In quantum mechanics, quantum state refers to the state of a quantum system. A quantum state is given as a vector in a vector space, called the state vector. The state vector theoretically contains statistical information about the quantum system.

The article in Wikipedia about quantum state suggests that the quantum state of a system is indeed its state vector which contains statistical information about it.

But what are those statistical information? The particle's location, momentum, wavefunction and.. energy level?

When I measure the momentum and position of an electron, the quantum superposition principle suggests that I'm only getting a result corresponding to one of its possible state because of it exhibits both wave and partile behaviors. But what exactly is a possible state?

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    The wavefunction is a way to express the state of the system, actually. – Bzazz Jan 21 '13 at 22:47
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Although the concept of state can be well defined, at some level it takes a certain level of abstraction to really understand what a state is. From a conceptual point of view, it is easier to think of a state in a classical context. In a classical context a state is simply a particular configuration of objects that are used to describe a system. For instance, in the case of a light switch we can talk about it being in an on or off state (e.g. the light switch can be in the "on state" or the "off state"). In quantum mechanics this situation is a little more complicated, because we add a level of abstraction that allows us to consider the possibility of the superposed states where our knowledge of the switch is insufficient and we must consider it to be in an "on and off" state. However, this state is not a classical state in the sense that we could ever observe the switch in the "on and off" state, it is a quantum state that exists in an abstract space called Hilbert space.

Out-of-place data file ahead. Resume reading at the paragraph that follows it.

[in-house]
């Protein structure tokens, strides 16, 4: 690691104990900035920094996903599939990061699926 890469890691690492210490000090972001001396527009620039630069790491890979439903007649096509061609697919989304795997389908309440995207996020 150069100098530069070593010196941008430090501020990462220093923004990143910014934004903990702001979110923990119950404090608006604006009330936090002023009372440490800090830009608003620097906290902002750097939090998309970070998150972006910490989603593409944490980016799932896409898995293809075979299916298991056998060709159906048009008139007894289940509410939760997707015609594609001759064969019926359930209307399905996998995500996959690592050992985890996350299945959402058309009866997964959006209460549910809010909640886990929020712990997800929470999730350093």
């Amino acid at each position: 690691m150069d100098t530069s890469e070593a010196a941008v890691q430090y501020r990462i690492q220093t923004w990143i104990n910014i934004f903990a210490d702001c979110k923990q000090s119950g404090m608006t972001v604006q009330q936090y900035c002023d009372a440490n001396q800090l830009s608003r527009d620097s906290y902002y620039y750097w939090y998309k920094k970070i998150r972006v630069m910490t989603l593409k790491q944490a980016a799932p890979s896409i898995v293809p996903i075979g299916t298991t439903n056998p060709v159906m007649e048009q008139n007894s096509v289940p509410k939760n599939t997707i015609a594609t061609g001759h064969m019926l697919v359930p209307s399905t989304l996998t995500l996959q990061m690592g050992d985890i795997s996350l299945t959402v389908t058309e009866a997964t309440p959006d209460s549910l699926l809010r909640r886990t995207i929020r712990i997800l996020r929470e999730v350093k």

Every state of a system is represent by a ray (or vector) in Hilbert space. Hilbert space is probably most simply understood by creating a basis that spans the space (e.g. that is sufficient to describe every point in the space) as a long summation of complex variables, which represent independent functions. Any state, or ray in the Hilbert space, can then be understood using Dirac's bra - ket notation.

The ket is more commonly used and a state is represented as $|\psi\rangle$. It is important to understand that the symbol inside the ket ($\psi$) is an arbitrary label, although there are commonly accepted labels that are used throughout physics, in general the label can be anything a person wants it to be.

In the case of considering the a state be projected onto some basis, we can write this mathematically as: $$|\psi\rangle = \sum_i |i\rangle\langle i|\psi\rangle$$ In this representation the $\langle i|\psi\rangle$ takes on the role of a set of complex coefficients $c_i$where $|i\rangle$ serves to represent the each of the $i$ basis states.